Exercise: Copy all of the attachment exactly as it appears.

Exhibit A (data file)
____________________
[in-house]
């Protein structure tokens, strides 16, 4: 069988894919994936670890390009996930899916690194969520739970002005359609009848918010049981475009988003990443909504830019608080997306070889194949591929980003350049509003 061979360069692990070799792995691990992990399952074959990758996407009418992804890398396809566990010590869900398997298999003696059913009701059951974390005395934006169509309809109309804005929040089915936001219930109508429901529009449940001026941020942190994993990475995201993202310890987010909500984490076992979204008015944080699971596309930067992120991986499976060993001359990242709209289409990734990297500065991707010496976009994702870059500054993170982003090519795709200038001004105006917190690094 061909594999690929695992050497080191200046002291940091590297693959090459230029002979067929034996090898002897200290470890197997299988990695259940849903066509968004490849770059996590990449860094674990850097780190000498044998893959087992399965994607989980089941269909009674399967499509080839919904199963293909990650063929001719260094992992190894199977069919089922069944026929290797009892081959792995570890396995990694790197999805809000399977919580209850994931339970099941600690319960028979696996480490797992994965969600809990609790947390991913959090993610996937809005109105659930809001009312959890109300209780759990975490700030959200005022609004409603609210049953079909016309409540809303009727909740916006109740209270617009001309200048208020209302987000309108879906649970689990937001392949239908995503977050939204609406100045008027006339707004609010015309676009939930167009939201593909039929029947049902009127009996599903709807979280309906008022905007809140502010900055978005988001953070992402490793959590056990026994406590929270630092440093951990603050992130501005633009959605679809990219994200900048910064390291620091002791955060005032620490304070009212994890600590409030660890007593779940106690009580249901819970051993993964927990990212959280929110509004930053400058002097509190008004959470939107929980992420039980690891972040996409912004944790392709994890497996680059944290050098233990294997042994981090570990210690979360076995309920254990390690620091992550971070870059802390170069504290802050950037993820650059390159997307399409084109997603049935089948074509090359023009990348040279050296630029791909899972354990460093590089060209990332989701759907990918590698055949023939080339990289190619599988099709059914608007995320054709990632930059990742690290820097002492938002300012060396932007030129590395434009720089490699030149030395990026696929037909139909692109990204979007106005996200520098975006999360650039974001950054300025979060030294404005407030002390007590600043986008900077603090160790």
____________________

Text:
[in-house]
């Protein structure tokens, strides 16, 4: 069988894919994936670890390009996930899916690194969520739970002005359609009848918010049981475009988003990443909504830019608080997306070889194949591929980003350049509003 061979360069692990070799792995691990992990399952074959990758996407009418992804890398396809566990010590869900398997298999003696059913009701059951974390005395934006169509309809109309804005929040089915936001219930109508429901529009449940001026941020942190994993990475995201993202310890987010909500984490076992979204008015944080699971596309930067992120991986499976060993001359990242709209289409990734990297500065991707010496976009994702870059500054993170982003090519795709200038001004105006917190690094 061909594999690929695992050497080191200046002291940091590297693959090459230029002979067929034996090898002897200290470890197997299988990695259940849903066509968004490849770059996590990449860094674990850097780190000498044998893959087992399965994607989980089941269909009674399967499509080839919904199963293909990650063929001719260094992992190894199977069919089922069944026929290797009892081959792995570890396995990694790197999805809000399977919580209850994931339970099941600690319960028979696996480490797992994965969600809990609790947390991913959090993610996937809005109105659930809001009312959890109300209780759990975490700030959200005022609004409603609210049953079909016309409540809303009727909740916006109740209270617009001309200048208020209302987000309108879906649970689990937001392949239908995503977050939204609406100045008027006339707004609010015309676009939930167009939201593909039929029947049902009127009996599903709807979280309906008022905007809140502010900055978005988001953070992402490793959590056990026994406590929270630092440093951990603050992130501005633009959605679809990219994200900048910064390291620091002791955060005032620490304070009212994890600590409030660890007593779940106690009580249901819970051993993964927990990212959280929110509004930053400058002097509190008004959470939107929980992420039980690891972040996409912004944790392709994890497996680059944290050098233990294997042994981090570990210690979360076995309920254990390690620091992550971070870059802390170069504290802050950037993820650059390159997307399409084109997603049935089948074509090359023009990348040279050296630029791909899972354990460093590089060209990332989701759907990918590698055949023939080339990289190619599988099709059914608007995320054709990632930059990742690290820097002492938002300012060396932007030129590395434009720089490699030149030395990026696929037909139909692109990204979007106005996200520098975006999360650039974001950054300025979060030294404005407030002390007590600043986008900077603090160790």